There are a number of companies involved in manufacturing PEMFC. Ballard are probably the leaders, though companies such as DeNora in Italy and Siemens are progressing fast. The main focus of current designs is transport applications, as there are advantages to having a solid electrolyte for safety, and the heat produced by the fuel cell is not adequate for any form of cogeneration. Daimler-Benz has taken a high profile in developing cars powered by Ballard fuel cells, while Toyota has recently presented a vehicle that is using a fuel cell of their own design. Other car manufacturers, including General Motors and Ford, are actively engaged in similar developments. It now appears, however, that there is a strong possibility of using the PEMFC in very small scale localised power generation, where the heat could be used for hot water or space heating. There is also the possibility of a heater/chiller unit for cooling in areas where air conditioning is popular. If it does prove possible to use this particular type of fuel cell for both transport and power generation, then the advantages generated by economies of scale and synergy between the two markets could make the introduction of the technology easier than in other cases.

 Anode reaction: H2 → 2H+ + 2e- 
 Cathode reaction:  ½O2 +2H+ + 2e- → H2O
 Overall reaction:  H2 + ½O2 → H2O



Solid Polymer Fuel Cell

An example : the direct methanol fuel cells (DMFC)

This type of fuel cell is based on solid polymer technology but uses methanol directly as a fuel. If it can be made to work, that would be a big step forward in the automotive area where the storage or generation of hydrogen is one of the big obstacles for the introduction of fuel cells. Prototypes exist, but the development is at an early stage. There are principal problems, including the lower electrochemical activity of the methanol as compared to hydrogen, giving rise to lower cell voltages and, hence, efficiencies. Also, methanol is miscible in water, so some of it is liable to cross the water-saturated membrane and cause corrosion and exhaust gas problems on the cathode side. Nevertheless, the direct methanol fuel cell is an interesting proposition and a number of places are working on it, including Siemens in Germany, the University of Newcastle and Argonne National Laboratory. There are also efforts to develop a low-temperature SPFC (500 °C) that would also allow the direct use of methanol, as well as using stainless steel components. The idea is still young but intriguing. The Imperial College in London is active in this area.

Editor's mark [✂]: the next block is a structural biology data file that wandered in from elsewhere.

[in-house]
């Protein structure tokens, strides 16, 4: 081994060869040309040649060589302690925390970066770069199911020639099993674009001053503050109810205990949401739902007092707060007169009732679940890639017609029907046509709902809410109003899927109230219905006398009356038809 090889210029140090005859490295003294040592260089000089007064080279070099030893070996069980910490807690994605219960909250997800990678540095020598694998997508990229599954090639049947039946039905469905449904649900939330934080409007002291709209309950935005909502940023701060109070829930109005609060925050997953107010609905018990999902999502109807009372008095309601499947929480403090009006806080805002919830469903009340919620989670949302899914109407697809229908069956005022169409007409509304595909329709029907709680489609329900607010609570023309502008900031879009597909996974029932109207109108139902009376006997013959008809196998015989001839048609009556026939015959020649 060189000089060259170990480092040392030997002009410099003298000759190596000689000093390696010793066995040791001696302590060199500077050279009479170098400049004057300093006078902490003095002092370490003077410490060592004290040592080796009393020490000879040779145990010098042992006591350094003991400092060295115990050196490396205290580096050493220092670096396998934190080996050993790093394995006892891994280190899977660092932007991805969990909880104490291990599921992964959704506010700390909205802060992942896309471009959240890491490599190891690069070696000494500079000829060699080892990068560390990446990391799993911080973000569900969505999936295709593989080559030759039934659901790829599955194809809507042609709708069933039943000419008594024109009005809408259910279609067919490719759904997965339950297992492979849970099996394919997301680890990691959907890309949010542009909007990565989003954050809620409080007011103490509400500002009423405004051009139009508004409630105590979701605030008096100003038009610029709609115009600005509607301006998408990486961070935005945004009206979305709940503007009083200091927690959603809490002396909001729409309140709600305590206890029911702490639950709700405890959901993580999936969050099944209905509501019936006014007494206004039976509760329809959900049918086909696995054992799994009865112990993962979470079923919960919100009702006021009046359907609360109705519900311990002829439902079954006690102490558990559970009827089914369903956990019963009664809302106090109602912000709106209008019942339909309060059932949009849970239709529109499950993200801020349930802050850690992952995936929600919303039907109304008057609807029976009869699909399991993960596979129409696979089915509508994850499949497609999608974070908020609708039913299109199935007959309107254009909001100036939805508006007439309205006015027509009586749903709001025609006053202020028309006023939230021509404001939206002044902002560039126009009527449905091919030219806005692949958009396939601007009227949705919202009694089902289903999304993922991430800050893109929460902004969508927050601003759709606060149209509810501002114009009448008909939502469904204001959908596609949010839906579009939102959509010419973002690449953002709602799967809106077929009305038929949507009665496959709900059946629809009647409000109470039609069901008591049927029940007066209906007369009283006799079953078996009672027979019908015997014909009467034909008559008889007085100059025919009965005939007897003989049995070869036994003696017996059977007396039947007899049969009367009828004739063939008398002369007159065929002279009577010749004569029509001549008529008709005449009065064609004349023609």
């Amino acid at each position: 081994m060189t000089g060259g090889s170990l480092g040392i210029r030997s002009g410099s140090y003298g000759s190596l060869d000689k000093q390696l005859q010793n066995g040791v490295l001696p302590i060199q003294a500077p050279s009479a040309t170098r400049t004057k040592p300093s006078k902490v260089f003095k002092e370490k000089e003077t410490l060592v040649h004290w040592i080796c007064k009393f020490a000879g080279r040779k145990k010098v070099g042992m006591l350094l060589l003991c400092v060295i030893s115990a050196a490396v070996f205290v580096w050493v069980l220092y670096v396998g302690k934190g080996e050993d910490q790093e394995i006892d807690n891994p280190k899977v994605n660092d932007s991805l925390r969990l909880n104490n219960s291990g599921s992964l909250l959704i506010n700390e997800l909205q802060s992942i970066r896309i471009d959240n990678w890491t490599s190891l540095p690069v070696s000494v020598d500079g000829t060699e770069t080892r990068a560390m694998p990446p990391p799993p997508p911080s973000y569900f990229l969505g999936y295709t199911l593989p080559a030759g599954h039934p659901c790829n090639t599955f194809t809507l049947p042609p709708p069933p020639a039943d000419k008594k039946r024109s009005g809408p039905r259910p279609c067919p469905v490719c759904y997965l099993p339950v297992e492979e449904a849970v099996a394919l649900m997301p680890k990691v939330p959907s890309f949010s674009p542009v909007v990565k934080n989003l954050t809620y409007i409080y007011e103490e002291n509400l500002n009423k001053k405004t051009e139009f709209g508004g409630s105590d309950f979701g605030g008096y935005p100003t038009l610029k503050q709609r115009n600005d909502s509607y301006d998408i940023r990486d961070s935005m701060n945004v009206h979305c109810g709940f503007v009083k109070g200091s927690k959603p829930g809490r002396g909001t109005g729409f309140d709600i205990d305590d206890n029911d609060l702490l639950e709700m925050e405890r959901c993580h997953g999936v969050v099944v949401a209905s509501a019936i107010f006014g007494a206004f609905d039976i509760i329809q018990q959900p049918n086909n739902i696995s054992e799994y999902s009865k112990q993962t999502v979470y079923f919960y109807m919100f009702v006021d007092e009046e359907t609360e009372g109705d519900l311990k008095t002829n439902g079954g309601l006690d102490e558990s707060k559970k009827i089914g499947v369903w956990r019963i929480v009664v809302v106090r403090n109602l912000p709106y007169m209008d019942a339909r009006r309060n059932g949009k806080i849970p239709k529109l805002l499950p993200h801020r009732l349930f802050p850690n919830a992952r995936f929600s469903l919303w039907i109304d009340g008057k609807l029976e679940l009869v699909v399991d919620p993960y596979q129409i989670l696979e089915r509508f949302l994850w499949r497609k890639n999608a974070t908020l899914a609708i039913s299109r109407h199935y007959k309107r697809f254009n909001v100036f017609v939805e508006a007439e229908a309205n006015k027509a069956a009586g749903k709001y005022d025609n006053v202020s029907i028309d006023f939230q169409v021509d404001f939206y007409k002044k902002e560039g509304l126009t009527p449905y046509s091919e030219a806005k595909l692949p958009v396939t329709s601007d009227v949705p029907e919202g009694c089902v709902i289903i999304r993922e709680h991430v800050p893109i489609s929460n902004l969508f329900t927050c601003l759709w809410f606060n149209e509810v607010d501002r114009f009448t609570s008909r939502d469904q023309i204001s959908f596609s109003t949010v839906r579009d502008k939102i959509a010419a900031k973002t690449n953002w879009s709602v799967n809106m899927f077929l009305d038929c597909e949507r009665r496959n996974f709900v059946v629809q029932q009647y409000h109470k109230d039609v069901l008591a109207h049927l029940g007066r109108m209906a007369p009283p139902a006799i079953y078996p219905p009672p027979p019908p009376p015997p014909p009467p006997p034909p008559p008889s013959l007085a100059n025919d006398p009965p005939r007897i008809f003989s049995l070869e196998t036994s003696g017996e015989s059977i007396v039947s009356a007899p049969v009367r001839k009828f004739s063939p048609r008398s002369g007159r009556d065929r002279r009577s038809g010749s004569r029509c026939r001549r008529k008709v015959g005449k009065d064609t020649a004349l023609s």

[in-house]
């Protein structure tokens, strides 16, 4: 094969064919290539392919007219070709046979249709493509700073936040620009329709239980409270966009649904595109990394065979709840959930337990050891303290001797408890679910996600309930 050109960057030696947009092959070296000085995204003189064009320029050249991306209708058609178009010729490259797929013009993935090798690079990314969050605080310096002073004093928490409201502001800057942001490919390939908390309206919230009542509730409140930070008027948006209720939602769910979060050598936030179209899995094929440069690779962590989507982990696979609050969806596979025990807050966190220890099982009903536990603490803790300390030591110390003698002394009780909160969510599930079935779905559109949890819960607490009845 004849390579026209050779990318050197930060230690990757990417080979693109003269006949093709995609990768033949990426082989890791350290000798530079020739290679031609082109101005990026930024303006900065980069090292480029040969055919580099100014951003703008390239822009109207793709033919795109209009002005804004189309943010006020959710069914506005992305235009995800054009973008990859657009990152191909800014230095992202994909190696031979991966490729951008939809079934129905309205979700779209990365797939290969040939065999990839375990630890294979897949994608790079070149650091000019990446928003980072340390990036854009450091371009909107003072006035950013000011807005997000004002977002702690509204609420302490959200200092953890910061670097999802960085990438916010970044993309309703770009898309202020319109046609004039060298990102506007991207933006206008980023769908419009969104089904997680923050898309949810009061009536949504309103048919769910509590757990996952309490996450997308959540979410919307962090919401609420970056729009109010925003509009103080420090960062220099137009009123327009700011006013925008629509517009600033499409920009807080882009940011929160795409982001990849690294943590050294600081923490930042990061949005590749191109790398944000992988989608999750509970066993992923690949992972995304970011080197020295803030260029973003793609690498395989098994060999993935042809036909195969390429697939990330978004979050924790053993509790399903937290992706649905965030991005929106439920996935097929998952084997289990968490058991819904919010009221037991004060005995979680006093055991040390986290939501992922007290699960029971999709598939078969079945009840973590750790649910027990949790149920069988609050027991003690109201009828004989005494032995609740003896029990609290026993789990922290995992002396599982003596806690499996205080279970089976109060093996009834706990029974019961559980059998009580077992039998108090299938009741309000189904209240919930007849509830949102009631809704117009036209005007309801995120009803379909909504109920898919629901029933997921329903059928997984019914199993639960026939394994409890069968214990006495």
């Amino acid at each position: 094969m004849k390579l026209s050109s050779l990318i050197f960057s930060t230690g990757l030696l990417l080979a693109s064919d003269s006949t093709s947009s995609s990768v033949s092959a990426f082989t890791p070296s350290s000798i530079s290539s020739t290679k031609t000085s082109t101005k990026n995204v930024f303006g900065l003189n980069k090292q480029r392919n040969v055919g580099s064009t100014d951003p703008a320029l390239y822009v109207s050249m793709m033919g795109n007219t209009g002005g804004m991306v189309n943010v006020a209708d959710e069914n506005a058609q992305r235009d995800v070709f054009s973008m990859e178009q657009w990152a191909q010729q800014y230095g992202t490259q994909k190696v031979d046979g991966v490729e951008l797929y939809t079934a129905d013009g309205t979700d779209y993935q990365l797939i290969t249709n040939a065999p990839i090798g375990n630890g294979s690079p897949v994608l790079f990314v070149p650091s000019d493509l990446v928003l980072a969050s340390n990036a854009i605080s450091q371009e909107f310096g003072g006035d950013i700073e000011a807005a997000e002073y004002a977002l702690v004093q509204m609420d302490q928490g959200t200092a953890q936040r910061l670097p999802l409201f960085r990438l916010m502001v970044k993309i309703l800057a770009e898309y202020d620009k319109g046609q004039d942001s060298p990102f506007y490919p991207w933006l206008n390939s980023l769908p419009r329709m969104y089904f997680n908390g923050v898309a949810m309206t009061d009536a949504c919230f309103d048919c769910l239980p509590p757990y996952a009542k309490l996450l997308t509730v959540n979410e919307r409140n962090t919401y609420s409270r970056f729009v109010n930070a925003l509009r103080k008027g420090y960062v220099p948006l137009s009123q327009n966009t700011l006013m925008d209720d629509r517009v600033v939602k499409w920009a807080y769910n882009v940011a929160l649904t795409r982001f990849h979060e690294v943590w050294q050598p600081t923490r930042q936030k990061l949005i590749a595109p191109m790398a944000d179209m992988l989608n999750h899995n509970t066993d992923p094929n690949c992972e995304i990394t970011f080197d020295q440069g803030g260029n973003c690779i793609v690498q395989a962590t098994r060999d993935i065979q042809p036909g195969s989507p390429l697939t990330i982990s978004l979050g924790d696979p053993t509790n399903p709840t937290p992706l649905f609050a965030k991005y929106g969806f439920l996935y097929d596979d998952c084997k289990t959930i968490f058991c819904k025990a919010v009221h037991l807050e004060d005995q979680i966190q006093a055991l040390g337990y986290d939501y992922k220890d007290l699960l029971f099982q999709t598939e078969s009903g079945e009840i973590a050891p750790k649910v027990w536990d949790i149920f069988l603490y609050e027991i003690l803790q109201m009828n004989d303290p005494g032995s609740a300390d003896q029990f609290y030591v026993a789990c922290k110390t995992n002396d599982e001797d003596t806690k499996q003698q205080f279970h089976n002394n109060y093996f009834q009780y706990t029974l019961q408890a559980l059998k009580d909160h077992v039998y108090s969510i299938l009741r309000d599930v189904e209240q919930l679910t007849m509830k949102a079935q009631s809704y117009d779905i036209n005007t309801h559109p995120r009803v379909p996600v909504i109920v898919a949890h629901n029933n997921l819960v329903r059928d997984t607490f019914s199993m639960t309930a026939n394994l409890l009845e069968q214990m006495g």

Anode reaction: MeOH + H2O  → CO2 + 6H+ + 6e- 
 Cathode reaction:  3(½O2) + 6H+ + 6e- → 3H2O
 Overall reaction:  MeOH + H2O+ 3(½O2) → CO2 + 3H2O



Molten Carbonate Fuel Cell

In the molten carbonate fuel cell, the electrolyte consists of a molten mixture of potassium carbonate and lithium carbonate to transport carbonate-ions from the cathode to the anode. The CO32- transport needs supply of CO2 at the cathode side of the cell which is generally be obtained by recycling the anode off side gas. The operating temperature is about 850 °C which allows nickel to be used as catalyst material. The process occuring in a hydrogen-oxygen fuel cell operating at higher temperatures without an aqueous electrolyte might well be considered as oxide ions produces at the air electrode:

O2 + 4e- → 2O2-

which then move to the fuel electrode to oxidise the hydrogen:

H2 + O2- → H2O + 2e-

and it might therfore be considered that a molten ionic oxide would provide the best electrolyte to encourage this process. However, simple ionic oxides have melting points greater than 1000 °C and therefore attention has been focussed on salts melting at lower temperature. These salts are generally those with oxygen-containing anions, eg nitrates, sulfates, carbonates. At high temperature it is likely that the direct reaction of hydrocarbons at the fuel electrode is quite favorable and hence conversion of petroleum products to hydrogen or methanol is uneccessary. But consideration must be given to the effect of hydrocarbon oxidation at the fuel electrode on the choice of electrolyte. Carbon dioxide will be a major product that can be troublesome with some salts, for example: